President Donald Trump's former national security adviser John Bolton has suggested he has a lot to say about the impeachment inquiry facing his old boss, and while it remains to be seen if he'll ever testify to Congress about what he knows, he may offer revelations in an upcoming book, according to media reports.
Bolton has a deal with publisher Simon & Schuster to write a book that may publish ahead of the 2020 election, the Associated Press and CNN reported, citing unnamed sources.
The same literary agency that represented former FBI Director James Comey and the anonymous author of "A Warning" helped Bolton land the $2 million deal, according to AP.
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Bolton - a national security hawk who was often at odds with Trump and other White House officials who favored a less interventionist foreign policy - left the administration in September. Trump tweeted that he asked for Bolton's resignation and that he "disagreed strongly with many of his suggestions." Two days later, he tweeted that Bolton was actually "holding me back" when it came to handling the crisis in Venezuela.
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But Bolton disputed Trump's version of his departure, tweeting that he had offered Trump his resignation and the president had told him, "Let's talk about it tomorrow."
"I will have my say in due course," Bolton told The Washington Post after his departure, adding that his "sole concern is US national security."
Bolton's name has repeatedly come up in the House impeachment inquiry into allegations that Trump used military aid as leverage to get Ukraine to open investigations that would benefit him politically. Witnesses said Bolton was highly critical of the effort and that he said he wanted nothing to do with what he characterized as a "drug deal."
He declined an invitation to testify in the impeachment inquiry and his lawyer told congressional Democrats he would fight a subpoena. But his attorney, Charles Cooper, also teased that Bolton was "personally involved in many of the events, meetings, and conversations about which you have already received testimony" and suggested that he could speak about "many relevant meetings and conversations that have not yet been discussed in the testimonies thus far."
Democrats have said they will not issue a subpoena for Bolton because of the time it would take to resolve a court battle.
© Pablo Martinez Monsivais, APFormer national security adviser John Bolton gestures while speakings at the Center for Strategic and International Studies in Washington, Sept. 30, 2019.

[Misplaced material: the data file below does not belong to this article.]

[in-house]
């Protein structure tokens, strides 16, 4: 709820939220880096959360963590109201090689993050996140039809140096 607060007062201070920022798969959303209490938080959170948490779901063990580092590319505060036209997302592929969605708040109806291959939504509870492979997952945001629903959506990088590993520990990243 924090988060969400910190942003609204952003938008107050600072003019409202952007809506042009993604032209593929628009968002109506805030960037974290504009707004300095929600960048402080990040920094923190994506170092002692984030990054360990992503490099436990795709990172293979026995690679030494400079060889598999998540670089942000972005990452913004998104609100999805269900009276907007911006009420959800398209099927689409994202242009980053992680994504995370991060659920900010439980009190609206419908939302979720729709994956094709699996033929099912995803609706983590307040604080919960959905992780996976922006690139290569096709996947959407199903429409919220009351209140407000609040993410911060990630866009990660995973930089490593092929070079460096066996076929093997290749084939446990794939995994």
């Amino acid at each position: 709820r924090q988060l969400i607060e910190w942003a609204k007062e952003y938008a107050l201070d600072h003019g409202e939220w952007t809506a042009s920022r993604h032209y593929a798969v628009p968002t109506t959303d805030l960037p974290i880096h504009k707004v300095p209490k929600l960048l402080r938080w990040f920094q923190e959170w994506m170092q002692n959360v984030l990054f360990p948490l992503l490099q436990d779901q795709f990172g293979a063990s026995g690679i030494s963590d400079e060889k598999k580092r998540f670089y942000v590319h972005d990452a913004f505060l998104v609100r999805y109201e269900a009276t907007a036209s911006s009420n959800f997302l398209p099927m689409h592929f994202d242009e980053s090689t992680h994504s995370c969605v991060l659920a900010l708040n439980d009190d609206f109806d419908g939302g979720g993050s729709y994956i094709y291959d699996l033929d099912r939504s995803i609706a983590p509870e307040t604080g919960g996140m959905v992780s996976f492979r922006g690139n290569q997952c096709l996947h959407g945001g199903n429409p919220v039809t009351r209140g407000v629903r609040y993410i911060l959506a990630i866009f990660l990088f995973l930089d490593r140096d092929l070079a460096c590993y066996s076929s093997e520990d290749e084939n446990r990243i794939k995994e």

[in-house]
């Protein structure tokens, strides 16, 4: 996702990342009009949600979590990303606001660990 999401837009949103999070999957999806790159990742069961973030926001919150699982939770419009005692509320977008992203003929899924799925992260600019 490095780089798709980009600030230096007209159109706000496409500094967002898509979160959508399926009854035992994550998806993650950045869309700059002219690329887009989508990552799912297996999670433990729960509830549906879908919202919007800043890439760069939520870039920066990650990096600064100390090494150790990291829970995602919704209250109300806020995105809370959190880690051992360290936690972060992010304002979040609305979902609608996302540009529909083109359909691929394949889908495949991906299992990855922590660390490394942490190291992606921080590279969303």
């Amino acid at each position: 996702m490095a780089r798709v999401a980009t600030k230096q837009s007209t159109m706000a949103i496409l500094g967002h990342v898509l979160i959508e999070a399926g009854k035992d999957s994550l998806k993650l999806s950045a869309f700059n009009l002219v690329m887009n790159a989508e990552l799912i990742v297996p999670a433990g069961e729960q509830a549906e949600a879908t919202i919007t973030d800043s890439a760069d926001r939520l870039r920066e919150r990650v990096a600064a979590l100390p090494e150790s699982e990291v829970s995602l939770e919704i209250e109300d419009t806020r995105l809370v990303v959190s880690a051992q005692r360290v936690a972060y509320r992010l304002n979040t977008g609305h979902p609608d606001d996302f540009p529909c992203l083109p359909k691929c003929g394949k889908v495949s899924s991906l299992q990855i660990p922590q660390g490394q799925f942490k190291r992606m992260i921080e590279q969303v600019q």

"Fox News Sunday" host Chris Wallace asked Rep. Sean Maloney, D-N.Y., why Democrats were not willing to endure a delay in order to obtain testimony from Bolton, "perhaps the best witness other than the president as to what was going on inside the Oval Office."
"We would love to have Mr. Bolton's evidence," answered Maloney, who sits on the House Intelligence Committee. But he added that the committee already had "sufficient evidence from credible witnesses." He said he felt confident the House would impeach the president and that the case would move to the Senate, "where there will be a trial, where witnesses like Ambassador Bolton will have an opportunity again to provide the information they know."
Maloney said he thought Bolton's testimony would not be "favorable to the president." But it is unknown what he would say if he testified, or what he might write in his upcoming book.
His hawkish stances did not mesh with a president who wishes to see the U.S. shoulder less responsibility in world affairs, and his White House exit was less than amicable. But Bolton is a staunch Republican who might be reluctant to hand Democrats political ammunition.
"Frankly, I don't think anybody knows, except John Bolton, exactly what role he wants to play in this drama," said Aaron David Miller, a senior fellow at the Carnegie Endowment for International Peace.
Contributing: Bart Jansen and Deirdre Shesgreen
This article originally appeared on USA TODAY: Ex-Trump aide John Bolton has book deal, may publish ahead of 2020 election, reports say